Sivamara

Prithivipati I. 

Surnamed Aparajita.

Marasimha.

Prithivipati II.

Surnamed Hastimalla. 

Prithivikpati I. fought a battle at Vaimbalguri (v. 27) and lost his life in a battle with the Pandya king Varaguna at Sripurambiya (v. 18). Sripurambiya has to be identified with the village of Tiruppirambiyam near Kumbhakonam.[23] Mr. Venkayya has shown that this place is mentioned in the Devaram of Tirunanasambandar and Sundaramurti, and that king Varaguna-Pandya is referred to in the Tiruvilaiyadalpuranam.[24]

Prithivipati II. was a dependent of Parantaka I. and received from him the dignity of ‘lord of the Banas’ (v. 21), who had been conquered by the Chola king (v. 9). He defeated the Hill-chiefs (Girindra)[25] and the Pallavas (v. 23) and bore the titles ‘lord of Parivipuri’ and ‘lord of Nandi,’ i.e., of the Nandidurga hill near Bangalore. His banner bore the device of a blackbuck, his crest was a bull, and his drum was called Paisacha (v. 24). In the Tamil portion of the inscription, Prithivipati II. is referred to under the title Sembiyan-Mavalivanaraya (II. 72 and 101). The second part of this name consists of Mavali, the Tamil form of Mahabali, i.e., ‘the great Bali,’ who is considered as the ancestor of the Bana kings, and Vanaraya, i.e., Banaraja or ‘king of the Banas.’ The first part of the name, Sembiyan, is one of the titles of the Chola kings. The whole surname appears to mean: ‘(he who was appointed) Mahabali-Banaraja (by) the Chola king.’

According to verse 16, the Ganga king Prithivipati I. rendered assistance to two chiefs named Iriga and Nagadanta the sons of king Dindi, and defended the former of these two against king Amoghavarsha. This king can be safely identified in the following manner. The Chola king Rajaraja ascended the throne in A.D. 984-85; Rajaraja’s grand-uncle Rajaditya was slain by the Ganga king Butuga, who was a feudatory of the Rashtrakuta king Krishna III., before A.D. 949-50; Rajaditya’s father Parantaka I., who reigned at least 40 years, may accordingly be placed about A.D. 900 to 940. As Parantaka I. was a contemporary of the Ganga king Prithivipati II.— Amoghavarsha, the contemporary of Prithivipati I., must be identical with the Rashtrakuta king Amoghavarsha I., who reigned from A.D. 814-15 to 876-78. Accordingly Marasimha, the son of Prithivipati I., must have reigned about A.D. 878 to 900, and must be distinct from another Marasimha, who reigned from A.D. 963-64 to 974-75.[26]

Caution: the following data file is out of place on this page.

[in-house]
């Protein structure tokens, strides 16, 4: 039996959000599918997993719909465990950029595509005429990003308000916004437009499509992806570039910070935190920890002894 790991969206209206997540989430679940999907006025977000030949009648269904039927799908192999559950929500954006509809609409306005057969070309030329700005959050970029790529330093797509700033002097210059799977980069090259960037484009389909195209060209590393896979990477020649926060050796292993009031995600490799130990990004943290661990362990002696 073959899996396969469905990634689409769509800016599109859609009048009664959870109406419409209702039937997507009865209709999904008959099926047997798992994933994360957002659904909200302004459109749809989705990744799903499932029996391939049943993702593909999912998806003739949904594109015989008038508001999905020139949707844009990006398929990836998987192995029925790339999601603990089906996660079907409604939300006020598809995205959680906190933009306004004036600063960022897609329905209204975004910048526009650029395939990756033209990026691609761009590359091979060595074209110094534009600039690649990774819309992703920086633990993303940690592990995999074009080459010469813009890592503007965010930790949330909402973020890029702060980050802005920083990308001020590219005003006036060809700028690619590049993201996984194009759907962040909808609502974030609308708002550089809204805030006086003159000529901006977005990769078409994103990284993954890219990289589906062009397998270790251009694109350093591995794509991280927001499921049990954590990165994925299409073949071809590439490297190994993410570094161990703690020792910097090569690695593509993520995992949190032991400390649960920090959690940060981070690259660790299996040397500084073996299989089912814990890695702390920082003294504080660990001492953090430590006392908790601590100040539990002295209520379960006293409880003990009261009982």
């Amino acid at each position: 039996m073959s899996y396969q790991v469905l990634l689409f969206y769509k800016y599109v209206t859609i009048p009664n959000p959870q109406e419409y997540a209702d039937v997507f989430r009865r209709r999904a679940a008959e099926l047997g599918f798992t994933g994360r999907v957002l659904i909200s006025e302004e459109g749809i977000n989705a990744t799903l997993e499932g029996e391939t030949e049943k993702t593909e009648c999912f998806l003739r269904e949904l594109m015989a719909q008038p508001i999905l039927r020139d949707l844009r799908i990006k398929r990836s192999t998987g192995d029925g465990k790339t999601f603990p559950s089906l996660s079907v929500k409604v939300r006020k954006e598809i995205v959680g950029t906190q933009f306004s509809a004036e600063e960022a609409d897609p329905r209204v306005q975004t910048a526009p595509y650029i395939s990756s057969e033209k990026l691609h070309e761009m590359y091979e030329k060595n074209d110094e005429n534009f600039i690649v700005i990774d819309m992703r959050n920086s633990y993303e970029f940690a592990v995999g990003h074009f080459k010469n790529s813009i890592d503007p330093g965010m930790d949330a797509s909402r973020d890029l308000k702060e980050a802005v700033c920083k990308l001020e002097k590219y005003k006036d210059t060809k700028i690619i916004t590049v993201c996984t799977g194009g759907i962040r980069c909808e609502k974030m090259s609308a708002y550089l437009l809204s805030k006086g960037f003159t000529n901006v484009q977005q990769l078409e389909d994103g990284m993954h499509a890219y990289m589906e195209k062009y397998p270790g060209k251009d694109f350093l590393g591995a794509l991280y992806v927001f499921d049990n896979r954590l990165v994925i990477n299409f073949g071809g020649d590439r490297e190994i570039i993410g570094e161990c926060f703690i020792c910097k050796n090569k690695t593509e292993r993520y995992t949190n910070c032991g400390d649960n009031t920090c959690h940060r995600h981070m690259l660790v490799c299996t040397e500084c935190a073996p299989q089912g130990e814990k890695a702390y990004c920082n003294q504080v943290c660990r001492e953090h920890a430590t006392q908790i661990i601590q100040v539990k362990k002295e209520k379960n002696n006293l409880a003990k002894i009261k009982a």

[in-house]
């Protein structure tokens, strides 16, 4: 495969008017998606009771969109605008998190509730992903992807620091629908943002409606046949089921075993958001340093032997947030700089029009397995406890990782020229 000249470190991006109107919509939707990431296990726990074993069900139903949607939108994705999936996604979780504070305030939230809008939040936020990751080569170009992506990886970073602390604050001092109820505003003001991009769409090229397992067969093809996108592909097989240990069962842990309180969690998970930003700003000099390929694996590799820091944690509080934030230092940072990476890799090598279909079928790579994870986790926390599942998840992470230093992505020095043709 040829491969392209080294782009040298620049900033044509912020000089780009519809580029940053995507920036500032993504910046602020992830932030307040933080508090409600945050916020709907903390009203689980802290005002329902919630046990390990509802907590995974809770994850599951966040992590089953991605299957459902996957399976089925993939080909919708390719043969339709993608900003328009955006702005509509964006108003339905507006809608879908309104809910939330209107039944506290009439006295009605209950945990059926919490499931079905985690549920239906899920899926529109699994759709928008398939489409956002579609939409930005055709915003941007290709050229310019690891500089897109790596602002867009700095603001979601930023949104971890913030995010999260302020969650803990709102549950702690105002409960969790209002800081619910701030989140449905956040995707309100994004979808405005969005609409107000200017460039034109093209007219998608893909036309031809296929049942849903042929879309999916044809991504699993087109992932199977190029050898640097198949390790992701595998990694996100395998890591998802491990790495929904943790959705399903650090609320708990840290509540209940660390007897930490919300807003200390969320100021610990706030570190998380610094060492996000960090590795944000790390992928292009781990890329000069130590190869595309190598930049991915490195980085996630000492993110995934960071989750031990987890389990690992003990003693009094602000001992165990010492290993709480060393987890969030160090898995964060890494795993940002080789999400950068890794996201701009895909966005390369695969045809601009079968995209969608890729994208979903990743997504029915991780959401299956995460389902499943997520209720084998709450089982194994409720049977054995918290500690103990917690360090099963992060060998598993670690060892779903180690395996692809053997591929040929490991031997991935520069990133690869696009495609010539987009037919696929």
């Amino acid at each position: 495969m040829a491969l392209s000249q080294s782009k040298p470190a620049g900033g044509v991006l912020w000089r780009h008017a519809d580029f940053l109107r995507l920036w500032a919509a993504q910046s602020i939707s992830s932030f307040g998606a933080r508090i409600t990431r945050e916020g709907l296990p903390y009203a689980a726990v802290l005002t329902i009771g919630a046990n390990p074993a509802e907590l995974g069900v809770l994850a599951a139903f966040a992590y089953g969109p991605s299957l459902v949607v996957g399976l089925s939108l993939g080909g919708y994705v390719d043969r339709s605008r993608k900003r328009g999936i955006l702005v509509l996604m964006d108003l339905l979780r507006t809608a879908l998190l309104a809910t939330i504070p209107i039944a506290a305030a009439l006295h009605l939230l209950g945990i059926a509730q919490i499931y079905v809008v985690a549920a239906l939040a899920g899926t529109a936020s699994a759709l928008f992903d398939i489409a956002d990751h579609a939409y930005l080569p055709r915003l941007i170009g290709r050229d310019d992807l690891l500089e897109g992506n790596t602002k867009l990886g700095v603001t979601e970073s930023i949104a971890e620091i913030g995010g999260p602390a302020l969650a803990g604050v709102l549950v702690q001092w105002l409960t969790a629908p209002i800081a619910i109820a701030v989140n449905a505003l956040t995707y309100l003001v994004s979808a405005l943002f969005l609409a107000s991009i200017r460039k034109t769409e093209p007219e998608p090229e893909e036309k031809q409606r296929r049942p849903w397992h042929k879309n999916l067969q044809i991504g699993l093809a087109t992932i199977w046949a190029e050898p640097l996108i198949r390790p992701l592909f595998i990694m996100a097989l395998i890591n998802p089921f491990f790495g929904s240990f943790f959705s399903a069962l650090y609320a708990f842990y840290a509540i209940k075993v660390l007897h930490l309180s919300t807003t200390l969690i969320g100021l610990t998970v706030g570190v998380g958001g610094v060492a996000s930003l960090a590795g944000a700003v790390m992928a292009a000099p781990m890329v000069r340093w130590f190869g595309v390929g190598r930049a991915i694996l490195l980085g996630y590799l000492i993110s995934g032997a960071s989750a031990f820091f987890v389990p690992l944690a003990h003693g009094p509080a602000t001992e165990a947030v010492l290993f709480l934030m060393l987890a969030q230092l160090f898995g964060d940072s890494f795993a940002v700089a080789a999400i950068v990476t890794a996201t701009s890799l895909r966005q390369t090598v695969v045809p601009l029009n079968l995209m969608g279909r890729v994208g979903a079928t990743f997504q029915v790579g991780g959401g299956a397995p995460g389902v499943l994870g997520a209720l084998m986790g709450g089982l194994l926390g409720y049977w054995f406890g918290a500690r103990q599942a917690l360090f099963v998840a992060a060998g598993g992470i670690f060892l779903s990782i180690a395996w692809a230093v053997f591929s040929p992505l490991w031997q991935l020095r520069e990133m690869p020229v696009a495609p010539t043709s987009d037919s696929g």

Of the localities mentioned in the grant proper, Udayendu-Chaturvedimangalam (v. 26) and Udayasandiramangalam (the Tamil spelling of Udayachandramangalam, II. 74 and 99 f.) are two different forms of the name of the modern village of Udayendiram, where the plates were found. In mentioning the name Udayachandramangalam, the subjoined inscription presupposes the existence of the lost original of the Udayendiram plates of Nandivarman Pallavamalla (No. 74), which record the foundation of that village in honour of the general Udayachandra. The village granted, Kadaikkottur, must have been situated close to Udayendiram, because it was clubbed together with the latter into one Village, called Viranarayanachcheri. Kadaikkottur was bounded on the south-east and north by the Palaru river (II. 78 and 96), which passed through the village near the eastern boundary of the latter (I. 75). The village belonged to Mel-Adaiyaru-nadu, a subdivision of the district of Paduvur-kottam (I. 73 f.).[27] As I have already stated on page 365, Mel-Adaiyaru-nadu[28] is the Tamil equivalent of Paschimasrayanadi-vishaya, the Sanskrit name of the district to which Udayendiram belonged in the time of Nandivarman Pallavamalla.